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s.Director: Jack Hannah
Release Date: June 20 1947
Stars: Donald Duck, The Aracuan Bird
Rating:  ★★★★★
Review:

Clown of the Jungle © Walt Disney‘Clown of the Jungle’ reintroduces the Aracuan bird from ‘The Three Caballeros‘ (1944), now hindering Donald’s attempts to photograph birds.

The Aracuan bird is a surreal character, defying all laws of nature. For example, it can cycle in mid-air, duplicate itself and draw a door on a rock, and enter it. These abilities are very rare for a Disney character, and there’s no doubt that the Aracuan bird was inspired by the more absurd humor from the Warner Bros. and Tex Avery’s MGM cartoons.

Director Jack Hannah handles this type of humor remarkably well, delivering the gags in a fast pace and with an excellent timing, making ‘Clown of the Jungle’ not only the most surreal, but also one of the wildest and funniest Disney cartoons from the postwar era.

Being such a wonderful character, The Aracuan bird would return once more the following year, in the sequence ‘Blame it on the Samba‘ from ‘Melody Time‘ (1948). Unfortunately, the character remained alone in its zaniness within the Disney canon, and other Disney postwar cartoons remained much more conventional.

Watch ‘Clown of the Jungle’ yourself and tell me what you think:

This is Donald Duck cartoon No. 62
To the previous Donald Duck cartoon: Sleepy Time Donald
To the next Donald Duck cartoon: Donald’s Dilemma

Director: ?
Release Date: May 27, 1948
Stars: Donald Duck, Joe Carioca, The Aracuan Bird
Rating: ★★★★
Review:

Blame it on the Samba © Walt DisneySung by Ethel Smith and the Dinning Sisters, ‘Blame it on the Samba’ looks like a lost sequence from ‘The Three Caballeros‘ (1944)

The short, the sixth segment from ‘Melody Time‘, reunites Donald Duck, Joe Carioca and the Aracuan bird. The latter serves as the cartoon’s surreal character, who can cross the three dimensions, not unlike the Do-Do in ‘Porky in Wacky Land’ (1938). It’s this feature that makes ‘Blame It On The Samba’ so enjoyable.

Again, the Mary Blair-inspired backgrounds are highly stylized, even almost abstract, and extremely colorful. It also features some live action footage of Ethel Smith dancing and playing the organ and a pair of conga’s. Unfortunately, the music seems to be more about samba than being it, and it never becomes really hot.

Nevertheless, ‘Blame It On The Samba’ is a welcome diversion after Melody Time’s three tiresome episodes ‘The Legend of Johnny Appleseed‘,  ‘Little Toot‘ and ‘Trees‘.

Watch ‘Blame it on the Samba’ yourself and tell me what you think:

Director: Norm Ferguson
Release Date: December 21, 1944
Stars: Donald Duck, Joe Carioca, Panchito, The Aracuan Bird
Rating: ★★★
Review:

The Three Caballeros © Walt DisneyDonald stars in his first and only very own feature film.

In the opening scene he receives a large package full of presents. When he opens these presents, they lead him to the mild story of Pablo the cold-blooded penguin (narrated by the melancholy voice of Disney-favorite Sterling Holloway), and to the childish story of ‘Gauchito and his flying donkey Burrito’, before it reintroduces Joe Carioca from ‘Saludos Amigos‘ (1942). Joe takes Donald to Baía, where they dance the samba with Aurora Miranda, nicely blending animation with live action, something that occurs throughout the picture.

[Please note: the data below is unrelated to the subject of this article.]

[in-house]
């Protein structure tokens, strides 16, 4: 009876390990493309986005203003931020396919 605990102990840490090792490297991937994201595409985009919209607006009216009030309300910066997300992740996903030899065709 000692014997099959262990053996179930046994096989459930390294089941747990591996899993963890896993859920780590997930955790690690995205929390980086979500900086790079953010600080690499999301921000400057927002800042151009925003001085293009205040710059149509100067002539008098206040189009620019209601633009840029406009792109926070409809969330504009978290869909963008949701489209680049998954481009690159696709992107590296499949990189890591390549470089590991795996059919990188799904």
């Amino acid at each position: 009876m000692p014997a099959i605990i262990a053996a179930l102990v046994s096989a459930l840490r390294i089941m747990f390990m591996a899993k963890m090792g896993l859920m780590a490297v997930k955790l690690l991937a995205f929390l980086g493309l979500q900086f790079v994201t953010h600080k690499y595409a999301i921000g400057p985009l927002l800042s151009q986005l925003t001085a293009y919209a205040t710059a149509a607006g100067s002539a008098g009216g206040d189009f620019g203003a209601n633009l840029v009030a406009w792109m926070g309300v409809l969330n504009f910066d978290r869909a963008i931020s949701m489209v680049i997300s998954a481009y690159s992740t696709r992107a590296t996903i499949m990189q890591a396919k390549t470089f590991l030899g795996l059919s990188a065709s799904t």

Another package introduces the Mexican rooster Panchito. Together the trio sings the intoxicating theme song, wonderfully animated by Ward Kimball, who regarded the scene as his best work. Panchito takes Donald and Joe on a magic serape ride over Mexico, visiting Mexico City, Veracruz en Acapulco Beach, where Donald plays blind man’s buff with a bunch of girls in bathing suits. Actually, Donald keeps hunting girls like a hungry wolf throughout the picture.

‘The Three Caballeros’ was the second of two ‘Good neighbor policy’ features, focusing on South America, and the second of six compilation features Disney made until returning to real features with ‘Cinderella‘ in 1950. When compared to ‘Saludos Amigos’, ‘The Three Caballeros’ is brighter, bolder and more nonsensical. It is noteworthy for its bold color design and for its beautiful color book artwork by Mary Blair, which in its modernity looks forward to the 1950s (especially in the opening titles, during the train ride and in the Mexican Christmas episode).

It is most interesting however, because of its zany surrealism, which invades many scenes with associative images, where metamorphosis and abstraction run haywire, not even sparing Donald himself. In this respect ‘The Three Caballeros’ is the boldest feature Disney ever made.

However, its lack of story, its strong touristic content, its outdated live action imagery, its sentimental songs and the two childish stories at the beginning of the feature all harm the picture. Thus watching the movie feels like being on a colorful journey full of beautiful images that nevertheless turns out to be unsatisfactory in the end.

Watch the title song from ‘The Three Caballeros’ below:

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